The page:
In another non-limiting embodiment, the conserver could be close to the nose of the user (e.g., in a chest pocket) such that the tubing between the conserver and the PSA beds could be used as oxygen storage. This would eliminate the need of a product tank.
In a further non-limiting embodiment, no product tank is needed. The PSA concentrator is scaled and controlled in such a way that it works only on demand and instantaneously produces the adequate amount and pattern of oxygen to the patient. For example, the PSA concentrator can be driven by the modulation of a linear compressor.
The present portable concentrator can achieve much longer life between battery recharges than any other concentrators for a given battery size due to its lower power consumption of the present invention process, especially when combined with a conserver.
While this invention provides an advanced medical concentrator, the principles of this invention apply to other separations or purification targeting fast process cycles, in particular air separations. It would apply to any system requiring light weight, compact size, low power and low cost.
The system, although presented here with two-bed embodiment, could be practiced with additional or fewer beds. The bed configuration and/or flow configuration is not limited to conventional axial flow adsorbers, and could be applied to radial flow and lateral flow adsorbers, etc. In addition, a bed could be segmented (or divided, structured) and each segment could function as an individual adsorbent bed.
The invention is not restricted to a specific adsorbent. Any adsorbent having a MTCN2 ≧100 s−1 may be used. Representative materials include materials selected from A-zeolite, Y-zeolite, NaX, mixed cation X-zeolite, LiX, chabazite, mordenite, clinoptilolite, silica-alumina, alumina, silica, and titanium silicates which have been treated by methods known to those skilled in the art to increase MTAC Moreover, the invention is not limited to a single adsorbent. Multiple adsorbents could be employed. Also, adsorbents could be layered or mixed, constrained or unconstrained.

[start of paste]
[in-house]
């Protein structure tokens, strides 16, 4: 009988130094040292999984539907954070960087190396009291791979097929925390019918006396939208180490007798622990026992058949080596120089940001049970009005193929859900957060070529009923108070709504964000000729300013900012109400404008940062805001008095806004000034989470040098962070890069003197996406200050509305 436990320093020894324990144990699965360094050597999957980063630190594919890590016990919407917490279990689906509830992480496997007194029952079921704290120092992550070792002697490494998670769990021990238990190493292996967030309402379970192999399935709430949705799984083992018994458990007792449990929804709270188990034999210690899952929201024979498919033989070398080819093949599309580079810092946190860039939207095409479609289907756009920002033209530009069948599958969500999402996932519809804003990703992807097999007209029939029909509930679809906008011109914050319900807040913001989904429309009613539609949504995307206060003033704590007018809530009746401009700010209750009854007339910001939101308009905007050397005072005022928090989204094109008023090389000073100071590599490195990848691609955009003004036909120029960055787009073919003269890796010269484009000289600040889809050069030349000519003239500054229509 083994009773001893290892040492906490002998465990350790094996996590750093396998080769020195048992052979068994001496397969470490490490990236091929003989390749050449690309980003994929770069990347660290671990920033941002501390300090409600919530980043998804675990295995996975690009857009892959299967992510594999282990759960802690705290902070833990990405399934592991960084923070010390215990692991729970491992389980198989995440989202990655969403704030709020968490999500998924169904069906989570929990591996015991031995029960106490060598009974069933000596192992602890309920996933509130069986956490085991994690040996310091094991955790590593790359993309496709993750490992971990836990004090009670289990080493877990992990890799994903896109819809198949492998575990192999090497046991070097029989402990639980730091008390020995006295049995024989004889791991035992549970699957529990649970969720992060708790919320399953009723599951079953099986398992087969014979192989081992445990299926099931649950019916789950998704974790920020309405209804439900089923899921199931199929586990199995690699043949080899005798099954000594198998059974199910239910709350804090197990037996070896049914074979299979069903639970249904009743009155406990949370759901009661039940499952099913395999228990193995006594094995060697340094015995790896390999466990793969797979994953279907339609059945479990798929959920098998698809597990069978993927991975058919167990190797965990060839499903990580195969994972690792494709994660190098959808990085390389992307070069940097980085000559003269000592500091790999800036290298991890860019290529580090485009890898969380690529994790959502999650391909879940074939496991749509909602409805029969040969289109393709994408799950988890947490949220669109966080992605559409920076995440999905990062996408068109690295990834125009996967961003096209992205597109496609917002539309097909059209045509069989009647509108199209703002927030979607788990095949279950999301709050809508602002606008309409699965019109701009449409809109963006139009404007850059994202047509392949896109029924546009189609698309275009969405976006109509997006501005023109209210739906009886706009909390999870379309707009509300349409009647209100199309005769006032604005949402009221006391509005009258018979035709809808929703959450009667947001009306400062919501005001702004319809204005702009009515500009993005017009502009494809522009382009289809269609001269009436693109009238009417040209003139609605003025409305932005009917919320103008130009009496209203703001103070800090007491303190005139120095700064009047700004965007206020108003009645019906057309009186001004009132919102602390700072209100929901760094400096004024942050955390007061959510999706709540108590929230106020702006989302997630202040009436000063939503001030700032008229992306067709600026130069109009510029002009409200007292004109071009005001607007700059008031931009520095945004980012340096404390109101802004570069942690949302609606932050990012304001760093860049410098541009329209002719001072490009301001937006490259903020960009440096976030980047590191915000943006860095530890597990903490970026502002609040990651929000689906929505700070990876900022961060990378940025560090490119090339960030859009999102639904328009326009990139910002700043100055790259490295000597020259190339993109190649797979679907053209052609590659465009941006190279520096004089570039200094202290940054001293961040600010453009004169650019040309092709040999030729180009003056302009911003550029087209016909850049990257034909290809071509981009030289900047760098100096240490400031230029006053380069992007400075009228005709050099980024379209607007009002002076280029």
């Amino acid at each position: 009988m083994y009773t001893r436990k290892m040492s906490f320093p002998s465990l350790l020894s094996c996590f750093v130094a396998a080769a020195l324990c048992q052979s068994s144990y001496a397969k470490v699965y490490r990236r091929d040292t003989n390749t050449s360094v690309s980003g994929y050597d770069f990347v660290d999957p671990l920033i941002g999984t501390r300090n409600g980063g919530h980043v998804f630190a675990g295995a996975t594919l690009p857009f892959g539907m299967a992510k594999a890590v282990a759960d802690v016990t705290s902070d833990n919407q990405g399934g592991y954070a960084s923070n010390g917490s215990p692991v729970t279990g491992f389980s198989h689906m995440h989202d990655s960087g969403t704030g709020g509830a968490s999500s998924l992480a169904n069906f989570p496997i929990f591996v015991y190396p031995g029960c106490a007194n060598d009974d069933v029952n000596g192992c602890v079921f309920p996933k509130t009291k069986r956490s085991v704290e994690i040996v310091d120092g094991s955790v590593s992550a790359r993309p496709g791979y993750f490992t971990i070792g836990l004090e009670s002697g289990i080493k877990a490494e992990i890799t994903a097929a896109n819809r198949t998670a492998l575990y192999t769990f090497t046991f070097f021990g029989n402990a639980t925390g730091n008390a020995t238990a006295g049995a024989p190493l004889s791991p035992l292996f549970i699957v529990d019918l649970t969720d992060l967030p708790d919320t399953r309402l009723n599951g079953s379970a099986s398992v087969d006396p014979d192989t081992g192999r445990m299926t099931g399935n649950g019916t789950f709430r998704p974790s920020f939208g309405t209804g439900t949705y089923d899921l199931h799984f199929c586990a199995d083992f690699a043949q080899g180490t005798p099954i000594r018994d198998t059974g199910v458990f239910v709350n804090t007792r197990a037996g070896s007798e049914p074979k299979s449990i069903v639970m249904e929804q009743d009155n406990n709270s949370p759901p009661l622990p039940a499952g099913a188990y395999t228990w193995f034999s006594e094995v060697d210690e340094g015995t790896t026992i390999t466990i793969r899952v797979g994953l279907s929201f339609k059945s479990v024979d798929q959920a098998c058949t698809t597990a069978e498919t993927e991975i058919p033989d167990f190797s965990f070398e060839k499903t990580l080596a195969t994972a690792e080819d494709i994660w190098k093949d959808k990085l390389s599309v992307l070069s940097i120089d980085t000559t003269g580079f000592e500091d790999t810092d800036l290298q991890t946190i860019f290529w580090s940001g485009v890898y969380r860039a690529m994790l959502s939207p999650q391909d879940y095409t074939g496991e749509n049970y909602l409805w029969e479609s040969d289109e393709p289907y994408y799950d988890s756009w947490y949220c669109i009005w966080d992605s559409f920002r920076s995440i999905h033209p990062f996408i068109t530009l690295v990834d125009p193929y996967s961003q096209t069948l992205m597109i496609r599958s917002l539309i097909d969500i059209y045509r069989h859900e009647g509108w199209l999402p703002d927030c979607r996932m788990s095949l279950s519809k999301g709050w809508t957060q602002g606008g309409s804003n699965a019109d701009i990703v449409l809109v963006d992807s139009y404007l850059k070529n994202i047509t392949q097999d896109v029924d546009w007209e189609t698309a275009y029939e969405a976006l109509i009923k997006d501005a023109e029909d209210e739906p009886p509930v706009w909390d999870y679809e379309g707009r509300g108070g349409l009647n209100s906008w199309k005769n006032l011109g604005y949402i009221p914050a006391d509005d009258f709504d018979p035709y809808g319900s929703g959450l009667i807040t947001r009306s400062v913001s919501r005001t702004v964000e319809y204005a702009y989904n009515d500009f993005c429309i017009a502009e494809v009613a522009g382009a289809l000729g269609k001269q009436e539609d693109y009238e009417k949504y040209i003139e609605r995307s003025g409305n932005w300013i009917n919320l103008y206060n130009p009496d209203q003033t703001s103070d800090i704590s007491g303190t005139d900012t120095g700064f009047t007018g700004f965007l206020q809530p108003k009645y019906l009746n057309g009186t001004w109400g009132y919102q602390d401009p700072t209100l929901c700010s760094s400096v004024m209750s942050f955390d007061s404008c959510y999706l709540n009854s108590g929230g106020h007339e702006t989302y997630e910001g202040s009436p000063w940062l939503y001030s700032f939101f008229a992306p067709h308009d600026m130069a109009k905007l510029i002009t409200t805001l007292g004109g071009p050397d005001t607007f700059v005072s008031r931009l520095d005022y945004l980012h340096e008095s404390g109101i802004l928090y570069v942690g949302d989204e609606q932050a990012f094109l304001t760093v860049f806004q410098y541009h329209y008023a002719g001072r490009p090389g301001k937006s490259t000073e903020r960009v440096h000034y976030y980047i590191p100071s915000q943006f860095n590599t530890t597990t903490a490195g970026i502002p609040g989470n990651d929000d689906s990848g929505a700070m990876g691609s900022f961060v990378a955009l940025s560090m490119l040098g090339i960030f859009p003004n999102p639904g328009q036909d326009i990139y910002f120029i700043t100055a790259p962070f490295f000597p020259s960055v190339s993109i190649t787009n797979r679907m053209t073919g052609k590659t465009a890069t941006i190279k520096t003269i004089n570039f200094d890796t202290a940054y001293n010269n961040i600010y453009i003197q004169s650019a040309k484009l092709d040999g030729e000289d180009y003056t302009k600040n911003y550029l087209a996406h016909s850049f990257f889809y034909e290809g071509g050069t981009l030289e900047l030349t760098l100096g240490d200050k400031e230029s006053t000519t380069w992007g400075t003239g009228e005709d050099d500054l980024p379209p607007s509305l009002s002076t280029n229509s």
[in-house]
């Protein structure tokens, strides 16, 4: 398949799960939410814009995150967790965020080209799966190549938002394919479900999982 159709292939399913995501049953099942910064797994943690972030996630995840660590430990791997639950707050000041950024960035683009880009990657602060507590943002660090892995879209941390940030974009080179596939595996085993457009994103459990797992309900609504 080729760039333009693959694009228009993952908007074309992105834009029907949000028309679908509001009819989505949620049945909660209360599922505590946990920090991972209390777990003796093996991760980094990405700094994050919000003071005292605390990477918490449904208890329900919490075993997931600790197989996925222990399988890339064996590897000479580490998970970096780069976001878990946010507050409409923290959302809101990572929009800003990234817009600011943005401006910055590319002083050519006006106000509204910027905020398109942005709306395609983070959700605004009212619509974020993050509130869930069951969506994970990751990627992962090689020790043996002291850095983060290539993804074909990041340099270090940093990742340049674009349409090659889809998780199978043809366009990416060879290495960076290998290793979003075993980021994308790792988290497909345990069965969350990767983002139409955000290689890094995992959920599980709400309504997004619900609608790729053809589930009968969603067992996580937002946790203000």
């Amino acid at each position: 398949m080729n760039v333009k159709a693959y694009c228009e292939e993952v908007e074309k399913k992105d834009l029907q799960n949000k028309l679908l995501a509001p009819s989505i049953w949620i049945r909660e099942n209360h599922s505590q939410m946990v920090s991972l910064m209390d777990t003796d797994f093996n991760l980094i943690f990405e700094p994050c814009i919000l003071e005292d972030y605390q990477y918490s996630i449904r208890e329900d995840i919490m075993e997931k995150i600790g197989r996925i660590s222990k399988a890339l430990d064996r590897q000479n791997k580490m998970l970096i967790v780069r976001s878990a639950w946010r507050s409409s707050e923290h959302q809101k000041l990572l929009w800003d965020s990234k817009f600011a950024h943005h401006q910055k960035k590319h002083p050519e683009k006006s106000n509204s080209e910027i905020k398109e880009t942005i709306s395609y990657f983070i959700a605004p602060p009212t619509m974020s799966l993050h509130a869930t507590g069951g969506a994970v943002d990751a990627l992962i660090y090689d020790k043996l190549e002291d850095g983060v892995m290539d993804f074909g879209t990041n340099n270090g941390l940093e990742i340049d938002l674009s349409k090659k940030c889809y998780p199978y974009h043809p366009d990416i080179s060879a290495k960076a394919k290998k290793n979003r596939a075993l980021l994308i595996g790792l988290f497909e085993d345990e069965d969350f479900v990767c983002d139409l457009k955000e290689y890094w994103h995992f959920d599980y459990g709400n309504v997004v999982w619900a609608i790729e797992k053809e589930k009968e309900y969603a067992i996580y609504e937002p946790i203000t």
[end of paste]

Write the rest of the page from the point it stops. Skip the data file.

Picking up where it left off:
Gas switching which constitutes process sequence is not limited to the means of solenoid valves, rather it could be any pressure variation generating or control means, for example, a rotary valve or bed, etc. assembly etc.
The use of a conserver integrated to the concentrator is not limited to the portable unit, and can also be employed in stationary concentrators.
Although the process of the invention is preferably operated near atmospheric pressures and ambient temperature, it could be applied to a full range of process conditions, e.g., pressures, temperature, and flow rate, feed velocities, etc.
While the present invention has been particularly described, in conjunction with a specific preferred embodiment, it is evident that many alternatives, modifications and variations will be apparent to those skilled in the art in light of the foregoing description. It is therefore contemplated that the appended claims will embrace any such alternatives, modifications and variations as falling within the true scope and spirit of the present invention.
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|U.S. Classification||95/96, 96/130, 95/130, 96/143|
|Cooperative Classification||B01D53/0473, B01D2253/1085, B01D2257/102, B01D2259/4541, B01D2259/402, B01D2253/30, B01D2259/4533, B01D2256/12|
|Jan 8, 2002||AS||Assignment|
Owner name: PRAXAIR TECHNOLOGY, INC., CONNECTICUT
Free format text: ASSIGNMENT OF ASSIGNORS INTEREST;ASSIGNORS:ACKLEY, MARK WILLIAM;ZHONG, GUOMING;REEL/FRAME:012438/0787
Effective date: 20011213
|Oct 23, 2006||FPAY||Fee payment|
Year of fee payment: 4
|Oct 22, 2010||FPAY||Fee payment|
Year of fee payment: 8
|Oct 22, 2014||FPAY||Fee payment|
Year of fee payment: 12